Speaking of the Legislature, CPPP is a leading voice for education funding. El Paso’s largest employers are its school districts, and we recognize how vital our schools are to communities like El Paso. Last session, House Bill 3 was an important and significant step to increasing the state share of education costs: it included a $6.5 billion investment in our schools, but it also came with $5.5 billion dollars of local property tax cuts that are not equitably distributed across the state. Since El Paso does not have any property-rich school districts, this means that El Paso residents will be paying more than their fair share long-term to increasingly buy down property tax rates in much wealthier school districts. This is why CPPP is encouraging all Texas legislative members and candidates to start having serious discussions about revenue. More funding sources will mean less reliance on sales and property taxes and will also mean we can generate more funding for other needs like healthcare and transportation. There are too many corporate loopholes and outdated tax exemptions that hold back communities like El Paso from realizing their full potential.

House Speaker Pro Tem Joe Moody with Luis Figueroa and Ann Beeson of CPPP.

Health Care for Texans

We were excited to talk to local officials, activists, and philanthropic organizations about El Paso’s health care needs, which are many.

My mother died from complications related to diabetes way too early in her life in El Paso. Thankfully, she had health insurance as a former state employee, but so many El Pasoans don’t and can’t afford health insurance for their family. In 2018, an estimated 26% of people below age 65 living in El Paso County were uninsured, compared with 19% of all Texans. Texas has had many opportunities to improve health care access over the years, but the state continues to stubbornly deny Medicaid expansion for political reasons, despite the trend of other red states moving towards expansion, the large amount of federal revenue it would bring in, and most importantly, the health outcomes it would improve. This last legislative session, the House passed a bill that would have at least allowed children to stay qualified for Medicaid for a full six months without having to re-enroll, but the Texas Senate refused to move the legislation, despite it being a low-cost option to improve health coverage. CPPP and other partners, like the Children’s Defense Fund, are launching the Sick of It campaign (#SickOfItTX) because we are tired of seeing new mothers dying from lack of health care coverage, we are tired of seeing our parents not getting the medications they need due to rising costs, and we are tired of seeing young adults risk everything without proper coverage.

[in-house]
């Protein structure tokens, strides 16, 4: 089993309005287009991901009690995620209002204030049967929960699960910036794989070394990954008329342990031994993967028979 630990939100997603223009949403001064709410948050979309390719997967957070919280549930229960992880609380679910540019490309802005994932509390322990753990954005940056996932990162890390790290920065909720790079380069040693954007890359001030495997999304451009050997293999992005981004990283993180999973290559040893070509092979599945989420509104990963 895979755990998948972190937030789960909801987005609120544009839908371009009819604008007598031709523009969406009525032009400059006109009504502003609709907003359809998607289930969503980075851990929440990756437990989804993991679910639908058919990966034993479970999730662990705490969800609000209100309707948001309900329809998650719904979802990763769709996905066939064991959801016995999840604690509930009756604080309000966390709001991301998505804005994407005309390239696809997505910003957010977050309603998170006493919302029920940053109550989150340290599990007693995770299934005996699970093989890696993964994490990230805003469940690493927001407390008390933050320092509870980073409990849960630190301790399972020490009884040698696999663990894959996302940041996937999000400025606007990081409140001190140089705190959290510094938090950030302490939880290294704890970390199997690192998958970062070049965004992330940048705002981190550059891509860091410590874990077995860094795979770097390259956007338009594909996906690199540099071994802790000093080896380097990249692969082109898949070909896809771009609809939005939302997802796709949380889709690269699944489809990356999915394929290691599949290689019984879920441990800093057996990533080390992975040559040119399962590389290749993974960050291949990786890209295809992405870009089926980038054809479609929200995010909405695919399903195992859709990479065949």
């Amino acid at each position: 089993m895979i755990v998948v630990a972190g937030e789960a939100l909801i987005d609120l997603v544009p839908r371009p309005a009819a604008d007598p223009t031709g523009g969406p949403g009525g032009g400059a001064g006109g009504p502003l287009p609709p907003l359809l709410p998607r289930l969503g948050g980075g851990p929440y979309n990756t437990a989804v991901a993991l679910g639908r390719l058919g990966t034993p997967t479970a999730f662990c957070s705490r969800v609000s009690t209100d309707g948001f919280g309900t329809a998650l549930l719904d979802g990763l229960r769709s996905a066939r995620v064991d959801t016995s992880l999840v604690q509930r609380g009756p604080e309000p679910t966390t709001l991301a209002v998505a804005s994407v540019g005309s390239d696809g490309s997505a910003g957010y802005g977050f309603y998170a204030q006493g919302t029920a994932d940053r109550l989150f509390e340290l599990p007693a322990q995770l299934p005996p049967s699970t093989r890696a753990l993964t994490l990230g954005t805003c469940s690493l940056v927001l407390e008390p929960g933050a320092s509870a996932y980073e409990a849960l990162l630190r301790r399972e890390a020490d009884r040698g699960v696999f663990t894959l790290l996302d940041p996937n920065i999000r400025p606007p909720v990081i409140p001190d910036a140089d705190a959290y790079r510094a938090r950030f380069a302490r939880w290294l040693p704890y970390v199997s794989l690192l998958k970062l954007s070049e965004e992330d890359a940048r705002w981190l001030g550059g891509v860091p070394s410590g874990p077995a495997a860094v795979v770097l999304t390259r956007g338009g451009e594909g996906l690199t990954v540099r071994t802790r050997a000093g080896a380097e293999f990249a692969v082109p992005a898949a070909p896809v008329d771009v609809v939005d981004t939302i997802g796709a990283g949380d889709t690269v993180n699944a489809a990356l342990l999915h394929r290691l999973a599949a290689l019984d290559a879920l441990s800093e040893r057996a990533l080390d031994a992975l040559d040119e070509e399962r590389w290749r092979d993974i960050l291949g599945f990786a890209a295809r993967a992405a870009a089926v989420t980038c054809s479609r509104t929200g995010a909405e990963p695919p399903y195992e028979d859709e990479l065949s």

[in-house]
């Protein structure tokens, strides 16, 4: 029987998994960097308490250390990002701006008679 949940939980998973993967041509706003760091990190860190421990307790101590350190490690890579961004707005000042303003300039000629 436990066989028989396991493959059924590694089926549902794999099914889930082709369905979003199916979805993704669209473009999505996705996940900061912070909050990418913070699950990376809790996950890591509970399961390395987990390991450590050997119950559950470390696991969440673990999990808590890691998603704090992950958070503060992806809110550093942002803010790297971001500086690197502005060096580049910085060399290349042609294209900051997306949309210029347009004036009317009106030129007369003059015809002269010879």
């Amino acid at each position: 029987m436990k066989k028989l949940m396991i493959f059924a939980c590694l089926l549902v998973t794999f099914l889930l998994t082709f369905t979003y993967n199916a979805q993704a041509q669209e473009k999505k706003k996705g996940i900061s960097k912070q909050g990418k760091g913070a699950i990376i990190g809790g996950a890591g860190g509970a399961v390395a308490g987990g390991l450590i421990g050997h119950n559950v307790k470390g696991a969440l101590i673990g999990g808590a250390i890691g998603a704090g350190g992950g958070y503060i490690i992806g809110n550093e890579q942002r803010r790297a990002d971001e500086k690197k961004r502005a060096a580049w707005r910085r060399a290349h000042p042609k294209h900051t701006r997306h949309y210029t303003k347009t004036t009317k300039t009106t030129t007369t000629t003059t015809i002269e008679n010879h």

Sen. José Rodríguez’s Director of Special Projects & Office Administrator Samantha Romero, Sen. José Rodríguez, CPPP Legislative & Policy Director Luis Figueroa and CPPP CEO Ann Beeson.

We will post more dispatches from our frequent travels across this great state. It’s time for change in Texas, and we at CPPP are excited to engage more communities across the state because we need every Texan at the table.

Luis Figueroa joined the Center in 2018 as the first Legislative and Policy Director. In this important new role, Luis oversees CPPP's comprehensive legislative strategy and leads our distinguished team of policy experts. He was previously General Counsel for Texas State Senator José Rodríguez and Executive Director of the Texas Senate Hispanic Caucus. Previously, he served as the Legislative Attorney for the Mexican American Legal Defense and Educational Fund (MALDEF), where he worked from 2004 to 2013. A proud Texan from El Paso, Luis received the 2013 MALDEF Award for services performed on behalf of the Latino community in pursuit of social justice, the 2011 Champion of Equality and Justice Award from LULAC, and the 2009 Spirit of Change Award by State Rep. Joaquin Castro, among other honors. He has a Bachelor of Arts in Political Science and Speech Communications with a concentration in American Politics and Law from Trinity University in San Antonio, and his Juris Doctorate from the University Of Texas School Of Law. He is licensed to practice law in the State of Texas.